–by Alan Doering

AURI’s agricultural coproduct utilization program seeks utilization ideas for plant and animal coproducts that present environmental and economic opportunities. A coproduct is something that is produced together with or left over during the creation of another product; a great example is the dried distillers grains that are produced during the ethanol production process. Coproducts, such as crop residues, agricultural processing by-products and animal manure, can be used in a variety of agricultural products including fertilizers, renewable fuels, animal feeds and more.

Agricultural processing and energy coproducts, such as cannery waste or digester solids, are typically high in moisture. Many wet biomass feedstocks generally have low value due to the high cost of thermally removing water; increasing the value of these materials in the market often requires an economical big squeeze
called dewatering.

The goal of AURI’s dewatering research, started in 2009, is to identify potential thermal and mechanical drying technologies that can remove water in a cost-effective way, thereby raising the value of these materials. Drier feedstocks would open markets for combustion or gasification of the feedstocks, pelleting material for feed, slow release fertilizer or for use as ground covers. At a minimum, producers or processors using a drier feedstock for feed or land application would be trucking more material and less water.

Recently, AURI, the Northwest Minnesota Foundation and American Crystal Sugar collaborated with PulverDryer USA, Inc., to evaluate the performance of their HydroCellTM technology for dewatering agricultural coproducts. This is one of many various moisture presses entering the market due to their improved water removal efficiency.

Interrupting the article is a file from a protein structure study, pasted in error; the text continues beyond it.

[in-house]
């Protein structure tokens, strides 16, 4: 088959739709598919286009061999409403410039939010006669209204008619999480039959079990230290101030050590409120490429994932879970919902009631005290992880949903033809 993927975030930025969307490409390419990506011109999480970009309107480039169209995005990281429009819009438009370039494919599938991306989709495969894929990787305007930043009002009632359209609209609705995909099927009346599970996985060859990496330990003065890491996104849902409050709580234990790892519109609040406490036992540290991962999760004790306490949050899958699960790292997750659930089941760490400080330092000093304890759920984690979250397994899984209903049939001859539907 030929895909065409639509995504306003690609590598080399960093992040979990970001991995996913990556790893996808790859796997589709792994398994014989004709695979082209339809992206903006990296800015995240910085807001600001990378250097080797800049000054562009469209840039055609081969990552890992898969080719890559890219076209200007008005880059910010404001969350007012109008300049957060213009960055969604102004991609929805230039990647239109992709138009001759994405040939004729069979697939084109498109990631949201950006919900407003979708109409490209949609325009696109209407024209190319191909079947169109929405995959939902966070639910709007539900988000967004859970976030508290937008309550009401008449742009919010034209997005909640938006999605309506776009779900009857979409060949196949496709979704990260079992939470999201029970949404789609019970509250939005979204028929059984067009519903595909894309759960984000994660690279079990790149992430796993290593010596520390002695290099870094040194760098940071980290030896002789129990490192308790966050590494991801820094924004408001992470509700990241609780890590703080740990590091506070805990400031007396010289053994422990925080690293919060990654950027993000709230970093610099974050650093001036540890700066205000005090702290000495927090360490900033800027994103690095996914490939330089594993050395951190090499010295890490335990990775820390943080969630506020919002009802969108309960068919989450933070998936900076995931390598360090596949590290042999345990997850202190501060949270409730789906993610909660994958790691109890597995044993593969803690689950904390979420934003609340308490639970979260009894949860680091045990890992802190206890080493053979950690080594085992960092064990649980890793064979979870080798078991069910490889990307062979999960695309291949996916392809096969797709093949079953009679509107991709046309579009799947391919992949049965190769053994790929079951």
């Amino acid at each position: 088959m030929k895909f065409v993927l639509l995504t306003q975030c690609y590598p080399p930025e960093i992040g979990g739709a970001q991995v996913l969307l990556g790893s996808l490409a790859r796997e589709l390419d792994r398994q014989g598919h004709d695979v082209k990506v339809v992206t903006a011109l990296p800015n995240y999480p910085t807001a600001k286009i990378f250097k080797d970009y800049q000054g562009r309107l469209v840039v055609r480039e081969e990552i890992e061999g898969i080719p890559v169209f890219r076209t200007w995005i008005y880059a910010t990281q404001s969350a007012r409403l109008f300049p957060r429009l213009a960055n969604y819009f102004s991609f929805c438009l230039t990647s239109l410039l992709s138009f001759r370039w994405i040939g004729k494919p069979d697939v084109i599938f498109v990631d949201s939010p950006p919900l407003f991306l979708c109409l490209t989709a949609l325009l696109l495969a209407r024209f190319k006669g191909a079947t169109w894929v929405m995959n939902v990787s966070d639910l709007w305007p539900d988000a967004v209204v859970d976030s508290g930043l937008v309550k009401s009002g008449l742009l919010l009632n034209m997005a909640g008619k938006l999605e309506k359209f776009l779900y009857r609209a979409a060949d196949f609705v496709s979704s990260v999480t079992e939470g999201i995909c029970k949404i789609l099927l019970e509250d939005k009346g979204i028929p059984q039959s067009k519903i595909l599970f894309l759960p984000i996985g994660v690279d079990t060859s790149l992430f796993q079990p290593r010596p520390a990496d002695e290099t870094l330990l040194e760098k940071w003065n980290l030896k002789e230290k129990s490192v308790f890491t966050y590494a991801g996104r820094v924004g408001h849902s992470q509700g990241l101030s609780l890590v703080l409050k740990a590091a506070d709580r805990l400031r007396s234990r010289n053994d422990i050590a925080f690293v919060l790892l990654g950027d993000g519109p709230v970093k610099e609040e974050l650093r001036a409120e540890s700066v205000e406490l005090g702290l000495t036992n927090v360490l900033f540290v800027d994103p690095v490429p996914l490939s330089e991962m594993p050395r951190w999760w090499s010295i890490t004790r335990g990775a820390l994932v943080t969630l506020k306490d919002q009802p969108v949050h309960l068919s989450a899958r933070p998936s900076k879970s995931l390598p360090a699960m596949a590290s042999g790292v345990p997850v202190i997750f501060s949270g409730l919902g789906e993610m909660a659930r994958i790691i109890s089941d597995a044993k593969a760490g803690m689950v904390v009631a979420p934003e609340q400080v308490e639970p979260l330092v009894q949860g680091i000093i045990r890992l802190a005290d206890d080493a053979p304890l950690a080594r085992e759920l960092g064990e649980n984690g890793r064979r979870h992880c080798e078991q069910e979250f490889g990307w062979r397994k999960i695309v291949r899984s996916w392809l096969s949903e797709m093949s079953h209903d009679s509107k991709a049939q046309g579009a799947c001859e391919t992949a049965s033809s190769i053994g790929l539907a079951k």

Dewatering trials conducted show that the HydroCellTM technology appears to be an efficient method of feasibly dewatering high-moisture coproducts. For this trial, sugar beet tailings and sugar beet pulp were evaluated. A 58.9% liquid extraction was observed in the wet sugar beet tailings and a 44.8% liquid extraction was observed in the wet sugar beet pulp. Although the remaining products still contained 70.5% and 79.2% moisture respectively; the majority of the moisture was removed utilizing mechanical methods. Operational cost assumptions for this technology are estimated to be $6 per wet ton, including a $1.50 to $2.25 per wet ton processing cost.

Dewatering technologies may offer an efficient companion technology to thermal drying, thus increasing the market opportunities for wet feedstocks.

One area of use for these feedstocks is for biomass heating. Biomass refers to any agricultural or forestry product that can be fed into a combustor and burned to generate heat. Biomass can be in bulk form (e.g., straw bales, processing byproducts, wood chips) or densified form (e.g., pucks, pellets, cubes).

For propane users, heating with biomass is a technically and economically feasible option in Minnesota. Minnesota has an adequate supply of biomass; the equipment necessary for its storage, processing and combustion; and the capital, expertise and experience necessary to provide producers an economical alternative for heating applications.